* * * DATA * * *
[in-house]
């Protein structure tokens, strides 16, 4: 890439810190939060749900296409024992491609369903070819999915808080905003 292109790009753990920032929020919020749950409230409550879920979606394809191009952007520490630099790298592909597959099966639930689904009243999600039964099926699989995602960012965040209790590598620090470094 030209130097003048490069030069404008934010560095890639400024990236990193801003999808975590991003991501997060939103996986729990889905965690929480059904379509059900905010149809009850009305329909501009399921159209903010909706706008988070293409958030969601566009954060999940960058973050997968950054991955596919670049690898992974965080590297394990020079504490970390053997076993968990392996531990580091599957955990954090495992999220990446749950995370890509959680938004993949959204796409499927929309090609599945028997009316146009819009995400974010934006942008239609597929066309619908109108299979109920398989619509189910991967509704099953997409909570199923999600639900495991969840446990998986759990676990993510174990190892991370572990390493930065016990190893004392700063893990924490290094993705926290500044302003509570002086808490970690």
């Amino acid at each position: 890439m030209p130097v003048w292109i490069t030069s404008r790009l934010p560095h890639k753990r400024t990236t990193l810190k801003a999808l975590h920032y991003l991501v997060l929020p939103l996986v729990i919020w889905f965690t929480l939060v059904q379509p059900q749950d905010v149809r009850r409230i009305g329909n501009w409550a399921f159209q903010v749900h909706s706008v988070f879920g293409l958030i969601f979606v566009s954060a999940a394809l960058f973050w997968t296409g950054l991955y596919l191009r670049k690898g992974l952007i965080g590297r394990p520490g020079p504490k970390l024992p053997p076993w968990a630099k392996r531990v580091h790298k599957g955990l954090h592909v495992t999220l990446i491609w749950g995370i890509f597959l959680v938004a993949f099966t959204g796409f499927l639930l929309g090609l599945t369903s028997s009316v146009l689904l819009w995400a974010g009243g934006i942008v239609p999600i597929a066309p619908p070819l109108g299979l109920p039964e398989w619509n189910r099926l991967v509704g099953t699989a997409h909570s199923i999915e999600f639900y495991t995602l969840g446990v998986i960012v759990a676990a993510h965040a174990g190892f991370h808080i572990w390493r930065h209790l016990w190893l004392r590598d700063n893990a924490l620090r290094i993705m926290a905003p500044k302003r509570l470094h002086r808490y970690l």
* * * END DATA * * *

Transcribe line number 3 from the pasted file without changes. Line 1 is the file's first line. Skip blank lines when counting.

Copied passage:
């Amino acid at each position: 890439m030209p130097v003048w292109i490069t030069s404008r790009l934010p560095h890639k753990r400024t990236t990193l810190k801003a999808l975590h920032y991003l991501v997060l929020p939103l996986v729990i919020w889905f965690t929480l939060v059904q379509p059900q749950d905010v149809r009850r409230i009305g329909n501009w409550a399921f159209q903010v749900h909706s706008v988070f879920g293409l958030i969601f979606v566009s954060a999940a394809l960058f973050w997968t296409g950054l991955y596919l191009r670049k690898g992974l952007i965080g590297r394990p520490g020079p504490k970390l024992p053997p076993w968990a630099k392996r531990v580091h790298k599957g955990l954090h592909v495992t999220l990446i491609w749950g995370i890509f597959l959680v938004a993949f099966t959204g796409f499927l639930l929309g090609l599945t369903s028997s009316v146009l689904l819009w995400a974010g009243g934006i942008v239609p999600i597929a066309p619908p070819l109108g299979l109920p039964e398989w619509n189910r099926l991967v509704g099953t699989a997409h909570s199923i999915e999600f639900y495991t995602l969840g446990v998986i960012v759990a676990a993510h965040a174990g190892f991370h808080i572990w390493r930065h209790l016990w190893l004392r590598d700063n893990a924490l620090r290094i993705m926290a905003p500044k302003r509570l470094h002086r808490y970690l």